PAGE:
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~By Inderjit Badhwar

Many watching the reality show unfurling in the Delhi lieutenant governor’s waiting room, where the chief minister and three of his cabinet colleagues staged an unprecedented sit-in, found it laughable. I found it sad. That a popularly elected chief executive along with his deputy, and the ministers of public works, and rural development should be sitting on a dharna—no matter how plush the sofas may look in the widely published photographs—shows there’s something rotten in the state of Delhi.

Most worrisome is the charge made by Kejriwal that the L-G is actually aiding and abetting and encouraging a “strike” by IAS officers in charge of running Delhi, bringing the capital to an administrative standstill.

The nation’s capital has been gripped by a governmental paralysis never before seen no matter how politically surcharged the atmosphere in previous dispensations. But what is truly dangerous to the administrative jurisprudence of the nation is that the  bureaucracy—in this case the elite Indian Administrative Service (IAS)—has become, willy nilly,  a full-fledged participant in the power struggle between a democratic legislature answerable to its voters and a politically installed lieutenant governor who reports to his puppeteers in the central government.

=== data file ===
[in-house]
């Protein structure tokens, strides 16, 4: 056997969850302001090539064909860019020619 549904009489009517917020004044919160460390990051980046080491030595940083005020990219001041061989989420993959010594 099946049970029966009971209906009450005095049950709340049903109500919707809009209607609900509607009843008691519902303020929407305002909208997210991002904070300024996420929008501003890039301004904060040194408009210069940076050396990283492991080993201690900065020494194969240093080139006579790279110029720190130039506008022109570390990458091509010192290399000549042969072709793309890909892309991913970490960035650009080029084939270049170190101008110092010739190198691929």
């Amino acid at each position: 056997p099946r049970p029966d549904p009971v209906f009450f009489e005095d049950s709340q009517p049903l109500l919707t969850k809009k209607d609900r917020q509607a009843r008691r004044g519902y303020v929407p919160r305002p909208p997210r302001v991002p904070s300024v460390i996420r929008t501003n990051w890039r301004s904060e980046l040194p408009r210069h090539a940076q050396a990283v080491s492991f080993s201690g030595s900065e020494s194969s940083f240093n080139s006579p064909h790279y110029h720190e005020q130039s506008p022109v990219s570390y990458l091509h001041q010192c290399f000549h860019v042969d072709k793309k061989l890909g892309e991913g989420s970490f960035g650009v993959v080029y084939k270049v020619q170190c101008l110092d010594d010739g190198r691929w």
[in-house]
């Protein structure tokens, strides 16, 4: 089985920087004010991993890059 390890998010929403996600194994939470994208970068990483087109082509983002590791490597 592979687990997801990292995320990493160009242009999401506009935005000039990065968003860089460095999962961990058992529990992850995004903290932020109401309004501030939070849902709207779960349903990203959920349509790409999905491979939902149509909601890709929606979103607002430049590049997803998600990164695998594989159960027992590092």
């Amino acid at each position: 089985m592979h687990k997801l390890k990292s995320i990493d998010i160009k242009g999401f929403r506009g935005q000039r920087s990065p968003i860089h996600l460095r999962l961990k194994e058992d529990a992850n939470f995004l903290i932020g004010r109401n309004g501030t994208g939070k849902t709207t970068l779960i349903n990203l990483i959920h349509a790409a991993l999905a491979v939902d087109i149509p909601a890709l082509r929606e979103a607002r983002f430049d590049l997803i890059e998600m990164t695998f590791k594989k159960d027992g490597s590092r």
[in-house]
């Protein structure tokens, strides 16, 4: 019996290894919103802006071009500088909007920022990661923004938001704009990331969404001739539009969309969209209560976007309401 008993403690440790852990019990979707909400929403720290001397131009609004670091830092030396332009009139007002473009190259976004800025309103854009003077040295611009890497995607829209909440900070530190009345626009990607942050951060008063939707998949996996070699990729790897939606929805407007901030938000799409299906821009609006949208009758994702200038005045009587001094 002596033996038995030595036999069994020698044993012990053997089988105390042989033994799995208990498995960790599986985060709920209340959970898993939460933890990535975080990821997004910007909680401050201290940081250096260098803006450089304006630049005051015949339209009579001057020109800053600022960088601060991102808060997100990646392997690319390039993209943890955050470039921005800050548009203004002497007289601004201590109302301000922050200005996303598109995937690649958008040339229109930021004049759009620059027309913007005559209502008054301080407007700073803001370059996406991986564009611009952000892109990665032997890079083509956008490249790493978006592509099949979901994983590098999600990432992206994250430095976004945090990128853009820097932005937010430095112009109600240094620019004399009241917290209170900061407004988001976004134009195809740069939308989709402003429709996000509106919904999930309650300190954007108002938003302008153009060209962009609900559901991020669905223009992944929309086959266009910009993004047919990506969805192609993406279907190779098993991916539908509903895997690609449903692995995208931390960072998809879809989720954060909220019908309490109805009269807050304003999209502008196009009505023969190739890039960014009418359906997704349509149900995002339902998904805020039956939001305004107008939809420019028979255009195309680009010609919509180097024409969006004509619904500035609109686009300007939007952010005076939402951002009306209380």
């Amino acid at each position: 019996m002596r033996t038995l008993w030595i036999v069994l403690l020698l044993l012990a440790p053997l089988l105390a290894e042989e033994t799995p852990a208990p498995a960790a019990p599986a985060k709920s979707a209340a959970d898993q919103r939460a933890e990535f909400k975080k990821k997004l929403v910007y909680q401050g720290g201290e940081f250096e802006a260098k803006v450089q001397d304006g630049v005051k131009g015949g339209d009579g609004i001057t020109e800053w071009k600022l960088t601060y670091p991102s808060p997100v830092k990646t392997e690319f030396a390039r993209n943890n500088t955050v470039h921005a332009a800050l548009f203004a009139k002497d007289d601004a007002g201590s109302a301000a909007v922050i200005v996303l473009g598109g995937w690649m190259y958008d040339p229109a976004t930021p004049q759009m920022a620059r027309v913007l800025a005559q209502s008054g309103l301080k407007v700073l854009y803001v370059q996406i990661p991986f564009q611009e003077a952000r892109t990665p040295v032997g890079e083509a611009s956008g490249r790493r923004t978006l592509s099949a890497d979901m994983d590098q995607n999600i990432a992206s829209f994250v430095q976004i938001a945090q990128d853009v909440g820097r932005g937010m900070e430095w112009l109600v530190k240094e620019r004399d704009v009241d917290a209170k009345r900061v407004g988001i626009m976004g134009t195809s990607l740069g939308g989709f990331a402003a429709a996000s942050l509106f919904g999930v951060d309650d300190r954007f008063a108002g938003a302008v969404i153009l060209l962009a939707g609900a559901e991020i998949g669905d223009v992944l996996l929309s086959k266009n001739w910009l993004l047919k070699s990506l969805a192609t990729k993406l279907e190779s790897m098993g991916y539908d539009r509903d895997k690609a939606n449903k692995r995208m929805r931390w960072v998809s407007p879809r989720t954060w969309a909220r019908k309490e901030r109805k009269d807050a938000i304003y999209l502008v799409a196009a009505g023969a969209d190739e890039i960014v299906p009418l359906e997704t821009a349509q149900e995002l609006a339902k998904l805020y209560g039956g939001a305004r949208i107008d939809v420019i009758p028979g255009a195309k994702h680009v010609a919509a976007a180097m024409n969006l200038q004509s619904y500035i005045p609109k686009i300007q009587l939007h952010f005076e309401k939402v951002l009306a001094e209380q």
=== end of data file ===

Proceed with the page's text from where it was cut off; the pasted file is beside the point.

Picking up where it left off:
Delhi is a hybrid state. It votes in a government exactly as do other states of the Indian Union. But while other state governments control the police and the bureaucracy within their territories in order to carry out the mandates assigned to them by the Constitution, Delhi’s chief minister must answer to the LG, a de facto and de jure viceroy.

The relationship between an L-G or a governor appointed by a rival party ruling at the centre and the party in power in states is tenuous and strained at best. In the bad old days, the centre simply or­d­ered governors to dismiss lawfully elected state governments they did not like. But in the light of court decisions and popular revulsion at this practice, this is no longer possible in the absence of a demonstrable and complete breakdown of law and order. So a hostile centre has had to find ways— such as delaying funds for projects or engineering mass defections in the assembles—in order to needle or destroy “hostile” state governments.

Why this situation has not led to national havoc for most of India’s existence as an independent country is because of the concept of delegated legislation—the power and the duty of the bureaucracy to give permanence, security and stability to the everyday life of ordinary people. That is why the babus of this country are known as the guardians of the “steel frame” which keeps India steadily moored to a well-heeled—albeit creaky and corrupt—administrative dock.